On August 26, 2005, Wanjiru set a new World junior record over 10,000m (26:41.75) at the IAAF Golden League Van Damme Memorial race in Brussels.
Then on 11 September, he set his first Half Marathon World record (59:16) in Rotterdam, beating the mark held by Paul Tergat since 1998.Wanjiru finished a storming 2005 season by winning Kenya’s Most Promising Sportsman of the Year award.
Wanjiru started 2006 on a sour note as he lost his World Half Marathon record to Ethiopian track and road running legend Haile Gebrselassie (58:55) on 15 January. A relatively unsuccessful 2006 for Wanjiru was put to rest early in 2007 when he reclaimed his World Half Marathon record in Ras Al Khaimah, UAE, on 9 February (58:53).
This mark was however not ratified since EPO tests were not conducted on athletes.
To hammer the point home, Wanjiru returned to lower that time on 27 March in The Netherlands, setting the 58:33 world record as he won the Fortis City-Pier-City Half Marathon in The Hague which stood until last year when Eritrean Zersenay Tadese ran 58:23.
Wanjiru is clearly a man who keeps his word. Two days ahead of the 33rd edition of the City-Pier-City he had promised a World record. “I told the organisers that I want to cover the first ten kilometres in a pace of 27:30,” Wanjiru said of his race day agenda.
“That is 17 seconds faster than I did during my World record race in February. I am in a very good shape. The temperature is nice here and I heard the course is very fast.”
His mother who worked in a children home in Nyahururu and that is where he donated his $25,000 bonus for shattering the World record in Den Haag. “I’m gonna tell her now by phone about my World record and the $25,000 dollar they will get.” he said then.
In May, he won a 10,000m race in Kitakyushu (27:40.46) and the following month he was first in a 10,000m in Shibestu (27:20.99). Then came the national trials for Osaka on July 28 in Nairobi. He finished fourth behind Japan based duo Josephat Muchuri Ndambuki and Martin Mathathi and 2007 All Africa Games silver medallist Josephat Kiprono Menjo.
Wanjiru, who was recovering from malaria, had led the race until the last two laps, setting a blistering pace on a hot day at the Nyayo National Stadium track. He was included in the Osaka team but the decision was met with disquiet in the national team camp and a week later, he announced his withdrawal.
Selected to compete in Udine at the World Road Running Championships, Wanjiru was hampered by injury finishing 51st.
The following month he recovered sufficiently from injury to make his eagerly awaited debut in marathon in Fukuoka.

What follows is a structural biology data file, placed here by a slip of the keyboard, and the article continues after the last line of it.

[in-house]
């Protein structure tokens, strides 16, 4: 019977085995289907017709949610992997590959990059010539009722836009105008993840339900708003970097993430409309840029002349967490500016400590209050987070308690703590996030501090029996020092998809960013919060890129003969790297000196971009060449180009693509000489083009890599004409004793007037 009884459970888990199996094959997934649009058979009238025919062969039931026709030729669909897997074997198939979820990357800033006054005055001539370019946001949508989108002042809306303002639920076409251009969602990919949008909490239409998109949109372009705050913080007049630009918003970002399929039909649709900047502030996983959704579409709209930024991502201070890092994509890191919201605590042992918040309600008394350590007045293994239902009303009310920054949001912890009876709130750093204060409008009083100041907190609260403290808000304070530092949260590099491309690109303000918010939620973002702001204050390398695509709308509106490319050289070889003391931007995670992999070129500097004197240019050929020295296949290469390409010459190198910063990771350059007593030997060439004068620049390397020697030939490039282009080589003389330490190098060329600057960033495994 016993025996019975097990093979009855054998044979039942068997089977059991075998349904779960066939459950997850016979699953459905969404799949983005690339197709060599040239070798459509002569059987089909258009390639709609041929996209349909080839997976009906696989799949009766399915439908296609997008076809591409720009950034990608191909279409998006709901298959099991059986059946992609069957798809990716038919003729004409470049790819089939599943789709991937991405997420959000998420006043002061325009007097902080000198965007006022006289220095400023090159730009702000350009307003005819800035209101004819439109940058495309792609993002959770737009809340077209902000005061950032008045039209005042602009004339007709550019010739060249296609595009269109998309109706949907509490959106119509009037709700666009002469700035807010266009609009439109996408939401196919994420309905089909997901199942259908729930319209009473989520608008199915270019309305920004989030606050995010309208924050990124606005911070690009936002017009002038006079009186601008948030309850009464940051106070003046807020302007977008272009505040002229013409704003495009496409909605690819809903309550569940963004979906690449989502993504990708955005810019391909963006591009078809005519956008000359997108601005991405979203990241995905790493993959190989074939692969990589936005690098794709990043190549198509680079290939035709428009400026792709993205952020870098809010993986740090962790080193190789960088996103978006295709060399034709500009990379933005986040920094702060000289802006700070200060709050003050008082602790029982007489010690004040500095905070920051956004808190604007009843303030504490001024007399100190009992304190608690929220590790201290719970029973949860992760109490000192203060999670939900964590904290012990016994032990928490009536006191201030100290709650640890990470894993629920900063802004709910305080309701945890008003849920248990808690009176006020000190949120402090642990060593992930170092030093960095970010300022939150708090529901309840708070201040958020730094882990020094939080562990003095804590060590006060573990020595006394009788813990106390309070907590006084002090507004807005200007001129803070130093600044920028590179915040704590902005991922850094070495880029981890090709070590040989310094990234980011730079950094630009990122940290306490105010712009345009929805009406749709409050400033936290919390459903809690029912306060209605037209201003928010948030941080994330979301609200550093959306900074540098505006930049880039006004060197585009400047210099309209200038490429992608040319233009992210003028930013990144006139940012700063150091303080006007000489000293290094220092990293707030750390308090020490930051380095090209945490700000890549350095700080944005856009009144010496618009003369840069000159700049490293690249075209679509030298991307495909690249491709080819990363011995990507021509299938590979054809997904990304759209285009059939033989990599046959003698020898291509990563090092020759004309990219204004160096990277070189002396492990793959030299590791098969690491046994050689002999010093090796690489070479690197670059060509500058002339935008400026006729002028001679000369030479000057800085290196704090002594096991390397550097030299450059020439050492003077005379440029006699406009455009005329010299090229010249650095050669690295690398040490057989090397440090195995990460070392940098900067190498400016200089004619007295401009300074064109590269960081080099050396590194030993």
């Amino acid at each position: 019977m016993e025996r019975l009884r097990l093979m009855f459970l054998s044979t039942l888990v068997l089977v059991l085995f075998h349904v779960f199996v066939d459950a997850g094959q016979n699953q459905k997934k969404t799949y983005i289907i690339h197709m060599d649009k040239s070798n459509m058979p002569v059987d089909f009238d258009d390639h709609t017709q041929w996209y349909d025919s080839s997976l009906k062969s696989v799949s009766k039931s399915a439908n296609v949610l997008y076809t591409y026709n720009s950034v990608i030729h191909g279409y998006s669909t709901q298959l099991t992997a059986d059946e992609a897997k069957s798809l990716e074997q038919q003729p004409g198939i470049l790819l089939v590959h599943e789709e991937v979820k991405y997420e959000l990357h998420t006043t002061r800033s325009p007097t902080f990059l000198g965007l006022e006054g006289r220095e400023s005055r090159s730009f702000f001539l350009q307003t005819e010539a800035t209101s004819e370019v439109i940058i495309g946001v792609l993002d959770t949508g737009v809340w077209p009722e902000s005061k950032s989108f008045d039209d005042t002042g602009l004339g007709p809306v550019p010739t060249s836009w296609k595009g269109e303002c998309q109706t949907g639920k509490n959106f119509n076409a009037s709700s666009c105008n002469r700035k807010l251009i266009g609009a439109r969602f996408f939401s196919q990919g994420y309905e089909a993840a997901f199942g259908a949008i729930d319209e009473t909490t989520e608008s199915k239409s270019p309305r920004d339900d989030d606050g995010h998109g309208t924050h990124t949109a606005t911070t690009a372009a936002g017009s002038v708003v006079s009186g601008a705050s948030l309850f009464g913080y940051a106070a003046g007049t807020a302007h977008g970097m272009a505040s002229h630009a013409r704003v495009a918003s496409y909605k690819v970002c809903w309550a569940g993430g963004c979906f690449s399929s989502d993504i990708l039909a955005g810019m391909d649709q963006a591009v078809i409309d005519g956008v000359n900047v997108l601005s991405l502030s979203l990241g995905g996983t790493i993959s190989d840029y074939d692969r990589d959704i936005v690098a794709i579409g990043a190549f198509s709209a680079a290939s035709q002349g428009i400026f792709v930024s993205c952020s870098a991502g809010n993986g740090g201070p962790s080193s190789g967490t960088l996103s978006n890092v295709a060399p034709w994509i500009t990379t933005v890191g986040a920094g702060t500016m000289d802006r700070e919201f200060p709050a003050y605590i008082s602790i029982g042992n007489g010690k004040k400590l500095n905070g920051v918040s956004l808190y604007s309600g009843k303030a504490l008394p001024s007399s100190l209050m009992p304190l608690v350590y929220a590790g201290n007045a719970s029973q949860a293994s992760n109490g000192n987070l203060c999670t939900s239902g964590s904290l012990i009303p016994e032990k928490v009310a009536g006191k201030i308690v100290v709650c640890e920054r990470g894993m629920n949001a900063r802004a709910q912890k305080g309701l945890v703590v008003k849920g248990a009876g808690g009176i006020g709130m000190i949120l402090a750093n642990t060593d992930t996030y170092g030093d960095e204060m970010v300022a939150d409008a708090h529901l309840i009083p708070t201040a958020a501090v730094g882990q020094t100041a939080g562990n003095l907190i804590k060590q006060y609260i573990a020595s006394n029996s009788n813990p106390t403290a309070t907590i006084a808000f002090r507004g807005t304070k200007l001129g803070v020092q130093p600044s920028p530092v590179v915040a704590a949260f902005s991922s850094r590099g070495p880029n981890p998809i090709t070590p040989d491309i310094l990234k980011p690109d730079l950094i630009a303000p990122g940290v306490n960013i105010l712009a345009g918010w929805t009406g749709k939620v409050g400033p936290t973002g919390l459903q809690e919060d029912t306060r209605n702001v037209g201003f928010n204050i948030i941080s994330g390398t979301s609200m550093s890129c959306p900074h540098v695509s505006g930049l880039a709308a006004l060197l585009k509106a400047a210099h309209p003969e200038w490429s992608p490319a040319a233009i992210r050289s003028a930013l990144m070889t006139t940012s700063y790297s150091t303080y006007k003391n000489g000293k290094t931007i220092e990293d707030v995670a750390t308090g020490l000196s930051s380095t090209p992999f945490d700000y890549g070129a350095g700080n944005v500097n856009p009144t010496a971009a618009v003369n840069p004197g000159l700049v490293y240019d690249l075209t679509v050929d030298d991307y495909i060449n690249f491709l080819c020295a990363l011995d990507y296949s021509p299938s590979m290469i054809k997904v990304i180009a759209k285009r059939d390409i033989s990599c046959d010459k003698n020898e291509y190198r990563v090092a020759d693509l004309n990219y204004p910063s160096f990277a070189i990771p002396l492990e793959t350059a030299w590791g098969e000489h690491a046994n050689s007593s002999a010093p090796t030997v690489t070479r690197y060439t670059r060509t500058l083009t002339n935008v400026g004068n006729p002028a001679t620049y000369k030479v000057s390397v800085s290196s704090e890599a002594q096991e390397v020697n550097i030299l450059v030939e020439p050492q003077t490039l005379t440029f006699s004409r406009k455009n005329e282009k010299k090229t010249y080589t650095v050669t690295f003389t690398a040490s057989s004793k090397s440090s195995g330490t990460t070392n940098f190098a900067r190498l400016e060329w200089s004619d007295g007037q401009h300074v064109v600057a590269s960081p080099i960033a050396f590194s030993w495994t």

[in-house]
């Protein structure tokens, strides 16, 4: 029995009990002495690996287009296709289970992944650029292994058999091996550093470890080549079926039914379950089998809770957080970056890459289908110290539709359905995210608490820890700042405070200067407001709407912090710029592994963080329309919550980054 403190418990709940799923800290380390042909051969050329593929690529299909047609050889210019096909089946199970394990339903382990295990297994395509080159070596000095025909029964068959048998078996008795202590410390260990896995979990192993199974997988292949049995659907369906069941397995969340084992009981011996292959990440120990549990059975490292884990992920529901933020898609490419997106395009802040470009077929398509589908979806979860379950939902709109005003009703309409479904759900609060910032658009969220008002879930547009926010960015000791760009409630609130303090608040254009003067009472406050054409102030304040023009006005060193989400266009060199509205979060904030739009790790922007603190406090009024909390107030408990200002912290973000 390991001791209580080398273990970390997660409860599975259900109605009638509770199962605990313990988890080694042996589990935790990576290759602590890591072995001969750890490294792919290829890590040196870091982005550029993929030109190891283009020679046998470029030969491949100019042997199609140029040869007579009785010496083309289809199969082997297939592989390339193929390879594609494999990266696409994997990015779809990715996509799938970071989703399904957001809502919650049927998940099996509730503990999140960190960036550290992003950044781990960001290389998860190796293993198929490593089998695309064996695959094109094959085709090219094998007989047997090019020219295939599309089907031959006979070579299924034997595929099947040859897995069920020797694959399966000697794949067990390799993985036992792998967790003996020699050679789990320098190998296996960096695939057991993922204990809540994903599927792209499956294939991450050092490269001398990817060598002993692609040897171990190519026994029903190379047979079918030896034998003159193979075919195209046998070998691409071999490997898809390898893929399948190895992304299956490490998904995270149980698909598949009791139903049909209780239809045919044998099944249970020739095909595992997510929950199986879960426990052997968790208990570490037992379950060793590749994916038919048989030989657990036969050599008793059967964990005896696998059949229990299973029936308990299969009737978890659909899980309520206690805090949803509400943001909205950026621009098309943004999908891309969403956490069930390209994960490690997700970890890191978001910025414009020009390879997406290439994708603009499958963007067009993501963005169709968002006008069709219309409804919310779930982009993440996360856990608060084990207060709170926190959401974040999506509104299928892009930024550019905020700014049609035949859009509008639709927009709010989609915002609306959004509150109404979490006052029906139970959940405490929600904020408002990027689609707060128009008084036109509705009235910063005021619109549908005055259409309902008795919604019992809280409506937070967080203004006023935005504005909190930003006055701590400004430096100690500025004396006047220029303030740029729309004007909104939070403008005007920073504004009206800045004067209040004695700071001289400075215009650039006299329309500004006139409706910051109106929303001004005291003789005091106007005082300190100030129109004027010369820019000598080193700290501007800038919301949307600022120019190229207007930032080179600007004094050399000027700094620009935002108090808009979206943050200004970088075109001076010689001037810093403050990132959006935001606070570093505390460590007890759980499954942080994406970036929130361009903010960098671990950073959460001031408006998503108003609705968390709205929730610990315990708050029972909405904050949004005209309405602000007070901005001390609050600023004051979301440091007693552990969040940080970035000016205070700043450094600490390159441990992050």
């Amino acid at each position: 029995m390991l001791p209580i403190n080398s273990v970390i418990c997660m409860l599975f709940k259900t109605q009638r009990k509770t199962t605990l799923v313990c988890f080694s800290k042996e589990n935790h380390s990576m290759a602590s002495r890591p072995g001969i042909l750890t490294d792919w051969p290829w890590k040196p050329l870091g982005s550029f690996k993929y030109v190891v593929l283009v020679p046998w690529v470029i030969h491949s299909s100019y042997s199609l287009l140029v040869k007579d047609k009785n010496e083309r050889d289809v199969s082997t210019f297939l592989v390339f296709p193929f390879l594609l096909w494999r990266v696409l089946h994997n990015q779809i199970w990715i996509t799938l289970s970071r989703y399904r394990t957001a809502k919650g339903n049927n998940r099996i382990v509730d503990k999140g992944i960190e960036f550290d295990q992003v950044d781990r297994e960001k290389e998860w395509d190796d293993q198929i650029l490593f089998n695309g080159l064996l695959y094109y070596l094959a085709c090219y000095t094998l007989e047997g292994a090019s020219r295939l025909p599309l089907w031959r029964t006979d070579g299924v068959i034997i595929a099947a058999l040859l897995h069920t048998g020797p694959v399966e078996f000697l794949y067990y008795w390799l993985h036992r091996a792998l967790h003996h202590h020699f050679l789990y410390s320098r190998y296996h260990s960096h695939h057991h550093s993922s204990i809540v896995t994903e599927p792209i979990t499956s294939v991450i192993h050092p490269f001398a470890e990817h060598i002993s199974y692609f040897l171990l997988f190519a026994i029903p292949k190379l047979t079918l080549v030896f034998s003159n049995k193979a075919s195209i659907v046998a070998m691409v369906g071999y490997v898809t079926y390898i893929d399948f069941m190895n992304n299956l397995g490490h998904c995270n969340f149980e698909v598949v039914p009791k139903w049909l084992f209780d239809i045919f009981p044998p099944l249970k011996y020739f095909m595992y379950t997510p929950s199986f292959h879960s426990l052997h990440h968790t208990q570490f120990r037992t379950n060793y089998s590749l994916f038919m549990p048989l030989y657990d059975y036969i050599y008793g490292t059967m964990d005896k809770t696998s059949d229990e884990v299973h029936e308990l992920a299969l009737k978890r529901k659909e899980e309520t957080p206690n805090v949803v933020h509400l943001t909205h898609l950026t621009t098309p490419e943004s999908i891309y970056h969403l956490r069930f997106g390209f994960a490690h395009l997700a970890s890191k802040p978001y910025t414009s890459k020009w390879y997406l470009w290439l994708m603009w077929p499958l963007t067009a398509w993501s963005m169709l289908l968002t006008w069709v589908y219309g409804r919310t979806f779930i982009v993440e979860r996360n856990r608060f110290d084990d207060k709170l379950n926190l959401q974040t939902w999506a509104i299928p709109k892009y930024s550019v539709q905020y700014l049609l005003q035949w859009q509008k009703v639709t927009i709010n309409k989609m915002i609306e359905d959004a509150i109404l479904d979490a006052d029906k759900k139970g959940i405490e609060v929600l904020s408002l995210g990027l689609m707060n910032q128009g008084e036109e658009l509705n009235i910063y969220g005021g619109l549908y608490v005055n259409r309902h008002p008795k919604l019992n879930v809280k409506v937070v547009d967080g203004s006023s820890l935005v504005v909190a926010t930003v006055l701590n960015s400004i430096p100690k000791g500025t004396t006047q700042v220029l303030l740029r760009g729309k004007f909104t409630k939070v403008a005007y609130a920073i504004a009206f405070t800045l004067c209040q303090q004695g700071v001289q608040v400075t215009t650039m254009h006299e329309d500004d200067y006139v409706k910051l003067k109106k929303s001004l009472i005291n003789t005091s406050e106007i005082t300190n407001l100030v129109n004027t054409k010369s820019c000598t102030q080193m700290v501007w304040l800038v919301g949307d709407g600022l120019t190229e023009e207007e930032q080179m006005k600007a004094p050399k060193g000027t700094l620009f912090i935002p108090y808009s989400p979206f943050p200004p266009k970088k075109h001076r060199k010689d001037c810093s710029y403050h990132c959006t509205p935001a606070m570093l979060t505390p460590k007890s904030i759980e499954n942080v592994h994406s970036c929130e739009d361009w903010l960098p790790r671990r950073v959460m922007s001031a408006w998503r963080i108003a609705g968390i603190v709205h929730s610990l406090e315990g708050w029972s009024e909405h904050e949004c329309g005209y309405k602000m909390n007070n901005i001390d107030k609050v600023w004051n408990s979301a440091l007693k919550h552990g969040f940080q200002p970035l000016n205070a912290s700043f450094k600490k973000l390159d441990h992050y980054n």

Running most of the race on his own, Wanjiru set a new course record of 2:06:39 just as he had predicted earlier in the year. “I hope to run 2:06 on my debut Marathon,” he said
Wanjiru began 2008 by winning Granollers half marathon in Spain in 59:26 before competing in the lucrative Zayed International marathon in the UAE winning $300,000 with which he promised to buy his mother a tractor to farm their land.
In April, he made his debut in London marathon and he did not disappoint. Keeping close touch with the leaders and the experienced athletes, Wanjiru looked at home and was the only athlete who kept up with eventual winner Martin Lel until the final few hundred metres.
Days later he was included in the Olympics team and is seen by many as the dark horse for the race which will be held on the final day of the Games.
What about the World record? “I think Wanjiru can eventually set the World record, but I’d rather see him win big races. He never gives up during the race, which is a valuable asset for a marathon runner,” observed Morishita.
Prepared by James Wokabi and Mutwiri Mutuota for IAAF, Focus on Athletes project. Copyright 2008-2011
Reproduced from iaaf.org Focus on Athletes project
5000m: 13:12.40 (2005)
10,000m: 26:41.75 (2005)
Half Marathon: 58:33 WR (2007)
Marathon: 2:05:24 (2008)
5,000m: 2004 – 13:47.22; 2005 – 13:12.40; 2007 – 13:18.25
10,000m: 2002 – 28:36.08; 2003 – 28:20.06; 2004 – 28:00.14; 2005 – 26:41.75 WJR; 2007 – 27.20.99; 2008 – 27:56.79
Half Marathon: 2005 – 59:16 WR; 2007 – 58:33 WR, 2008-59:26
Marathon: 2007-2:06:39, 2008-2:05:24, 2009-2:05:10, 2010- 2:06:24
2005 1st, Rotterdam Half Marathon (WR 59:16)
2007 1st, Ras Al Khaimah Half Marathon, UAE (58:53)
2007 1st, Fortis City-Pier-City Half Marathon, Den Haag, Holland (WR 58:33)
2007 1st Fukuoka Marathon
2008 2nd London marathon
2008 1st Olympic Games (marathon)
2009 1st London Marathon
2009 1st Chicago Marathon
2010 1st Chicago Marathon